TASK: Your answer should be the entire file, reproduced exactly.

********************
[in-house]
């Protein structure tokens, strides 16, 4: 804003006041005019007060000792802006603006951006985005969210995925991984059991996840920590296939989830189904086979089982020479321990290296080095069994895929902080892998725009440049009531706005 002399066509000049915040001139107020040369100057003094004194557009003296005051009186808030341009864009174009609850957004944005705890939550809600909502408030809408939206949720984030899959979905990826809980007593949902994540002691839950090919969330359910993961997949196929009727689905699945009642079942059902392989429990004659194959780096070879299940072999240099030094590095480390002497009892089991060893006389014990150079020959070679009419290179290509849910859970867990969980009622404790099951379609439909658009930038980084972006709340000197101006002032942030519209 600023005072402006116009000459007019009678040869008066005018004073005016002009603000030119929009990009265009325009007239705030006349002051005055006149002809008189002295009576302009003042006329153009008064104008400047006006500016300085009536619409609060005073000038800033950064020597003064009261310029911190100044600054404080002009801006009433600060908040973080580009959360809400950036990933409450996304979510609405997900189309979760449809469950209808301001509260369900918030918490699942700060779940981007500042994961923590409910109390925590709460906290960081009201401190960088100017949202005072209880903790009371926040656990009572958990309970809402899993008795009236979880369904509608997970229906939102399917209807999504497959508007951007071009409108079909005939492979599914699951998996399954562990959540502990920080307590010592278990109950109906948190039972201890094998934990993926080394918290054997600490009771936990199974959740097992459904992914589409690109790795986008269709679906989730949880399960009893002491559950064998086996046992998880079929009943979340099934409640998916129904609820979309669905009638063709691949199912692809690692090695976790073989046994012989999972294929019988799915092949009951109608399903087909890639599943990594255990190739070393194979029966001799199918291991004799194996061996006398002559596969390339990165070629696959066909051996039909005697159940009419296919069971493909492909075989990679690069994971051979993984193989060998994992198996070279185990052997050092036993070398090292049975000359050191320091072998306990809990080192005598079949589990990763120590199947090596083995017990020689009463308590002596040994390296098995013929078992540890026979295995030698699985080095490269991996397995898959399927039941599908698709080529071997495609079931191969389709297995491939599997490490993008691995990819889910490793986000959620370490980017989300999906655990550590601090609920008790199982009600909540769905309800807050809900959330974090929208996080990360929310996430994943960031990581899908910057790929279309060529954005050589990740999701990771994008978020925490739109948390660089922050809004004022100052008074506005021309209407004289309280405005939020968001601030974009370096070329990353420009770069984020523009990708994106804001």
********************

[in-house]
């Protein structure tokens, strides 16, 4: 804003006041005019007060000792802006603006951006985005969210995925991984059991996840920590296939989830189904086979089982020479321990290296080095069994895929902080892998725009440049009531706005 002399066509000049915040001139107020040369100057003094004194557009003296005051009186808030341009864009174009609850957004944005705890939550809600909502408030809408939206949720984030899959979905990826809980007593949902994540002691839950090919969330359910993961997949196929009727689905699945009642079942059902392989429990004659194959780096070879299940072999240099030094590095480390002497009892089991060893006389014990150079020959070679009419290179290509849910859970867990969980009622404790099951379609439909658009930038980084972006709340000197101006002032942030519209 600023005072402006116009000459007019009678040869008066005018004073005016002009603000030119929009990009265009325009007239705030006349002051005055006149002809008189002295009576302009003042006329153009008064104008400047006006500016300085009536619409609060005073000038800033950064020597003064009261310029911190100044600054404080002009801006009433600060908040973080580009959360809400950036990933409450996304979510609405997900189309979760449809469950209808301001509260369900918030918490699942700060779940981007500042994961923590409910109390925590709460906290960081009201401190960088100017949202005072209880903790009371926040656990009572958990309970809402899993008795009236979880369904509608997970229906939102399917209807999504497959508007951007071009409108079909005939492979599914699951998996399954562990959540502990920080307590010592278990109950109906948190039972201890094998934990993926080394918290054997600490009771936990199974959740097992459904992914589409690109790795986008269709679906989730949880399960009893002491559950064998086996046992998880079929009943979340099934409640998916129904609820979309669905009638063709691949199912692809690692090695976790073989046994012989999972294929019988799915092949009951109608399903087909890639599943990594255990190739070393194979029966001799199918291991004799194996061996006398002559596969390339990165070629696959066909051996039909005697159940009419296919069971493909492909075989990679690069994971051979993984193989060998994992198996070279185990052997050092036993070398090292049975000359050191320091072998306990809990080192005598079949589990990763120590199947090596083995017990020689009463308590002596040994390296098995013929078992540890026979295995030698699985080095490269991996397995898959399927039941599908698709080529071997495609079931191969389709297995491939599997490490993008691995990819889910490793986000959620370490980017989300999906655990550590601090609920008790199982009600909540769905309800807050809900959330974090929208996080990360929310996430994943960031990581899908910057790929279309060529954005050589990740999701990771994008978020925490739109948390660089922050809004004022100052008074506005021309209407004289309280405005939020968001601030974009370096070329990353420009770069984020523009990708994106804001």